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07/01/09 07:19 AM

E-ZPass confirms tech foul-up on Grand Island

By Dan Herbeck

The state Thruway Authority acknowledged on Tuesday that it has found another technological foul-up with its E-ZPass system, this time on Grand Island.

An authority spokeswoman said more than 2,400 motorists may have been wrongly cited for speeding because of problems with its speed detection equipment in two E-ZPass lanes on Grand Island.

The authority is sending out apology letters to motorists accused of speeding through the lanes on Grand Island between April 27 and June 22.

Tuesday’s announcement comes on the heels of an announcement last week that 3,600 people had been wrongly cited for speeding through the E-ZPass lanes at the Dunkirk- Fredonia State Thruway exit.

“The Authority regrets that this [Grand Island] matter was not detected sooner,” Kimberly Chupa, a Thruway Authority spokeswoman, told The Buffalo News.

With 6,000 Western New York motorists wrongly accused of speeding in recent weeks, how dependable is the E-ZPass system?

For the most part, very dependable, Chupa said.

“With any technical equipment, there are instances of malfunctions,” she said. “However, the Authority believes using E-ZPass is a proven, reliable and convenient method to pay tolls, in addition to reducing traffic congestion.”

In response to questions from numerous motorists and The News, the authority said some new speed detection equipment that was being tested at the Grand Island bridges may have caused drivers there to be cited for speeding.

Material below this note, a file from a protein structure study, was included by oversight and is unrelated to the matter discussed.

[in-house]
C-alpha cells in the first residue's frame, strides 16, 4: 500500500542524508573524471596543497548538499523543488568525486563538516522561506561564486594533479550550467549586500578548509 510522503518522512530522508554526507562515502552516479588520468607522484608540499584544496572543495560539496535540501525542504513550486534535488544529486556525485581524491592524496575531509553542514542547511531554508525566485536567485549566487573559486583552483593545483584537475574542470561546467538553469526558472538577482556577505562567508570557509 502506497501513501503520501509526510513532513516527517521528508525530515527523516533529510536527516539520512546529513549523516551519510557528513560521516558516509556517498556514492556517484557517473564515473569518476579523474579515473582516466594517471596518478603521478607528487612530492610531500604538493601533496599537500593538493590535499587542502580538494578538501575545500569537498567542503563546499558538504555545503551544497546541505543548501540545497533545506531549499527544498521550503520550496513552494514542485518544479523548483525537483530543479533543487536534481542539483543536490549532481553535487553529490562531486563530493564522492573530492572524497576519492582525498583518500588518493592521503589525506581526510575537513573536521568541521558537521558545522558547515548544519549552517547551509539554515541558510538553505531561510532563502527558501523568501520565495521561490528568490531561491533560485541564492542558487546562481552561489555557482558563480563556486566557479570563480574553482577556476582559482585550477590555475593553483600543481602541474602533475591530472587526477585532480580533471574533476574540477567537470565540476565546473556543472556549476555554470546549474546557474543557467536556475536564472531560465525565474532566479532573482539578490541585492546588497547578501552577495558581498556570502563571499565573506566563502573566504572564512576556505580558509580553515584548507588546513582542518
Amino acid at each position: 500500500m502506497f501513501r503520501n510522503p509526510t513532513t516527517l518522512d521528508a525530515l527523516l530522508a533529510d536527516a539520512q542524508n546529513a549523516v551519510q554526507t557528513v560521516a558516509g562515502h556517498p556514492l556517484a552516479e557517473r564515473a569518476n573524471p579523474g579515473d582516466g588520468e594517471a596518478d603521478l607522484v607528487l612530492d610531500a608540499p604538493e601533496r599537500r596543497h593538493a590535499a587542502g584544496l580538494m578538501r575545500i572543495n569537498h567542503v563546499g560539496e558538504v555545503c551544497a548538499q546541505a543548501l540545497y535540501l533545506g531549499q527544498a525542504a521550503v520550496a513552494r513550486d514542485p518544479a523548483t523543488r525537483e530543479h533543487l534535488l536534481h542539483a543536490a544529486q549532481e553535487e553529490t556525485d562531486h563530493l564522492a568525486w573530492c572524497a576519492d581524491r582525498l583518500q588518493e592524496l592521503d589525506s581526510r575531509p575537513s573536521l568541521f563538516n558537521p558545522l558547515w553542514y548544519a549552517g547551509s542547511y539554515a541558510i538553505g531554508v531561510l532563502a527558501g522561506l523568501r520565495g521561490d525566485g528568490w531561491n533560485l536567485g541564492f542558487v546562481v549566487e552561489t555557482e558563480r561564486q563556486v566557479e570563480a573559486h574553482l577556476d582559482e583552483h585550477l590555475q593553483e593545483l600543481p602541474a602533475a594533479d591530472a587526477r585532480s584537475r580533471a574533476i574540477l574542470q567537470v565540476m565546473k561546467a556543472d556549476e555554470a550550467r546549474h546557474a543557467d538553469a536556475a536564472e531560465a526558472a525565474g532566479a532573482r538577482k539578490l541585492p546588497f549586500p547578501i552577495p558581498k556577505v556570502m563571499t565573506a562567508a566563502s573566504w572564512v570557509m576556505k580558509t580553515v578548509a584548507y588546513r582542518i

About a dozen drivers told The News that they were cited for zooming through the E-ZPass lanes at 30 to 40 miles per hour, when actually, they were driving at speeds closer to 5 mph.

That equipment, which was being tried for the first time by the authority, is no longer being used, Chupa said.

“Upon receiving several inquiries from E-ZPass customers who were issued speeding violations . . . the Authority conducted a thorough review of its data and determined the accuracy of the data collected by the new speed detection equipment was questionable,” Chupa said.

“As a result of the questionable accuracy, the Authority is considering the data for this time period unreliable for all vehicle classes that traveled through [E-ZPass] Lane 1 and Lane 7 . . . As such, any speed issues during this time period in the specified lanes are being dismissed and each customer will be getting a letter to that effect, apologizing for the error.”

Grand Island drivers were upset when they received letters from the Thruway Authority threatening to suspend their E-ZPass privileges or, in some cases, revoking them.

Asked for some statewide figures, Chupa said that in 2008, motorists drove through E-ZPass toll booths more than 158 million times. Each of those drive-throughs is considered an E-ZPass transaction.

In 221,304 transactions, motorists were cited for speeding.

“That means there were speeding violations cited in well under one percent of these transactions,” Chupa said.

Chupa said she could not provide figures on how many motorists were incorrectly cited for speeding in 2008.

The problems in Grand Island and Fredonia are unrelated to each other, and problems with the E-ZPass system are not widespread, Chupa said.

The Grand Island inaccuracies were caused by new equipment that was being tested, while the inaccurate citations in Fredonia were caused by existing equipment that malfunctioned, she said.